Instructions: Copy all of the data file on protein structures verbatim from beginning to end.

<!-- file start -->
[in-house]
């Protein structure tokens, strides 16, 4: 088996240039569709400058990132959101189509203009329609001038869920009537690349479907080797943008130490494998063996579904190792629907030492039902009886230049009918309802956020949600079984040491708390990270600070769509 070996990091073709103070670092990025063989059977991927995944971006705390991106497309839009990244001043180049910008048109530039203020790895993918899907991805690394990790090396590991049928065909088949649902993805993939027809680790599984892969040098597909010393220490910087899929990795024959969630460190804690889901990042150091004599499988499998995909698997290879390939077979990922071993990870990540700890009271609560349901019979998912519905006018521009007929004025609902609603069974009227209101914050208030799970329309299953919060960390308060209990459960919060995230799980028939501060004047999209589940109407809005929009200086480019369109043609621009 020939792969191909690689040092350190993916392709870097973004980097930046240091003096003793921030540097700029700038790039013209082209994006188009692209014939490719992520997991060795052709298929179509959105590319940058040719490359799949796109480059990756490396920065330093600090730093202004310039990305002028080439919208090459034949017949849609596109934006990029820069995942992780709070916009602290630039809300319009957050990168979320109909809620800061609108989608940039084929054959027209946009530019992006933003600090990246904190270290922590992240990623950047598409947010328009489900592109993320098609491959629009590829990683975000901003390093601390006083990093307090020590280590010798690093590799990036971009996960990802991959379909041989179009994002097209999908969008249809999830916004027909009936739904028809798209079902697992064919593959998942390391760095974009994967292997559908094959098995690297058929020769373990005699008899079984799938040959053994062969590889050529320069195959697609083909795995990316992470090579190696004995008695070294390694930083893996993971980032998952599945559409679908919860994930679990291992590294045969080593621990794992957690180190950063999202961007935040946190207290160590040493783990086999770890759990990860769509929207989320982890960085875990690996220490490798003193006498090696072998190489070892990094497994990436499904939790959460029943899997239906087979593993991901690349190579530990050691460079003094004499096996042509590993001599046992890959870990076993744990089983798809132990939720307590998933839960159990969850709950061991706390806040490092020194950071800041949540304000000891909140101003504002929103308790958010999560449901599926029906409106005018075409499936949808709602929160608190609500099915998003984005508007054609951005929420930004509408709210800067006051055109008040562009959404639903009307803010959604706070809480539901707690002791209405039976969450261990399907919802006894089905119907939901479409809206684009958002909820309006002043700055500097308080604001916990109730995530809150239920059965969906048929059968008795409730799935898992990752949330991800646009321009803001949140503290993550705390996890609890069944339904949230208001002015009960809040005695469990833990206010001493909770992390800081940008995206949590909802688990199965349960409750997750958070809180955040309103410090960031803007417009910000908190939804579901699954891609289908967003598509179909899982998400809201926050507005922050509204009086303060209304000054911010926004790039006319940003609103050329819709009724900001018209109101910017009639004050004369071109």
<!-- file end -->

[in-house]
């Protein structure tokens, strides 16, 4: 088996240039569709400058990132959101189509203009329609001038869920009537690349479907080797943008130490494998063996579904190792629907030492039902009886230049009918309802956020949600079984040491708390990270600070769509 070996990091073709103070670092990025063989059977991927995944971006705390991106497309839009990244001043180049910008048109530039203020790895993918899907991805690394990790090396590991049928065909088949649902993805993939027809680790599984892969040098597909010393220490910087899929990795024959969630460190804690889901990042150091004599499988499998995909698997290879390939077979990922071993990870990540700890009271609560349901019979998912519905006018521009007929004025609902609603069974009227209101914050208030799970329309299953919060960390308060209990459960919060995230799980028939501060004047999209589940109407809005929009200086480019369109043609621009 020939792969191909690689040092350190993916392709870097973004980097930046240091003096003793921030540097700029700038790039013209082209994006188009692209014939490719992520997991060795052709298929179509959105590319940058040719490359799949796109480059990756490396920065330093600090730093202004310039990305002028080439919208090459034949017949849609596109934006990029820069995942992780709070916009602290630039809300319009957050990168979320109909809620800061609108989608940039084929054959027209946009530019992006933003600090990246904190270290922590992240990623950047598409947010328009489900592109993320098609491959629009590829990683975000901003390093601390006083990093307090020590280590010798690093590799990036971009996960990802991959379909041989179009994002097209999908969008249809999830916004027909009936739904028809798209079902697992064919593959998942390391760095974009994967292997559908094959098995690297058929020769373990005699008899079984799938040959053994062969590889050529320069195959697609083909795995990316992470090579190696004995008695070294390694930083893996993971980032998952599945559409679908919860994930679990291992590294045969080593621990794992957690180190950063999202961007935040946190207290160590040493783990086999770890759990990860769509929207989320982890960085875990690996220490490798003193006498090696072998190489070892990094497994990436499904939790959460029943899997239906087979593993991901690349190579530990050691460079003094004499096996042509590993001599046992890959870990076993744990089983798809132990939720307590998933839960159990969850709950061991706390806040490092020194950071800041949540304000000891909140101003504002929103308790958010999560449901599926029906409106005018075409499936949808709602929160608190609500099915998003984005508007054609951005929420930004509408709210800067006051055109008040562009959404639903009307803010959604706070809480539901707690002791209405039976969450261990399907919802006894089905119907939901479409809206684009958002909820309006002043700055500097308080604001916990109730995530809150239920059965969906048929059968008795409730799935898992990752949330991800646009321009803001949140503290993550705390996890609890069944339904949230208001002015009960809040005695469990833990206010001493909770992390800081940008995206949590909802688990199965349960409750997750958070809180955040309103410090960031803007417009910000908190939804579901699954891609289908967003598509179909899982998400809201926050507005922050509204009086303060209304000054911010926004790039006319940003609103050329819709009724900001018209109101910017009639004050004369071109």